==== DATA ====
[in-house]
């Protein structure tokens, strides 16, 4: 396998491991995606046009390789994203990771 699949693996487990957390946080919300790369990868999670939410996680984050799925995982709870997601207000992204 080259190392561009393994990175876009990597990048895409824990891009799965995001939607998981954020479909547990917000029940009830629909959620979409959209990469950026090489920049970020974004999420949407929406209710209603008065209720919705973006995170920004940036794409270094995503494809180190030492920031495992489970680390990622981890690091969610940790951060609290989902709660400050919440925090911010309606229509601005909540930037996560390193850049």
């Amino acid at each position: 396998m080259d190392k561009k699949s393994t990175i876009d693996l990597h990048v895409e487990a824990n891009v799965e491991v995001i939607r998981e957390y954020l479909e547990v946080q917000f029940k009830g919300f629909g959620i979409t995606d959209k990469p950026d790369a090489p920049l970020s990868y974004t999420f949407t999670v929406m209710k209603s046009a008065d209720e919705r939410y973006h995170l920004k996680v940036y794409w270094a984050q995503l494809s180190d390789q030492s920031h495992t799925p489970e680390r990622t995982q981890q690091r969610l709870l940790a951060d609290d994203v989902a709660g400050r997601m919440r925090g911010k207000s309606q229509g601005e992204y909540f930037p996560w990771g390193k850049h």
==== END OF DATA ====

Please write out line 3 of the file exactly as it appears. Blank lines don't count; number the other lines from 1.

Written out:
């Amino acid at each position: 396998m080259d190392k561009k699949s393994t990175i876009d693996l990597h990048v895409e487990a824990n891009v799965e491991v995001i939607r998981e957390y954020l479909e547990v946080q917000f029940k009830g919300f629909g959620i979409t995606d959209k990469p950026d790369a090489p920049l970020s990868y974004t999420f949407t999670v929406m209710k209603s046009a008065d209720e919705r939410y973006h995170l920004k996680v940036y794409w270094a984050q995503l494809s180190d390789q030492s920031h495992t799925p489970e680390r990622t995982q981890q690091r969610l709870l940790a951060d609290d994203v989902a709660g400050r997601m919440r925090g911010k207000s309606q229509g601005e992204y909540f930037p996560w990771g390193k850049h």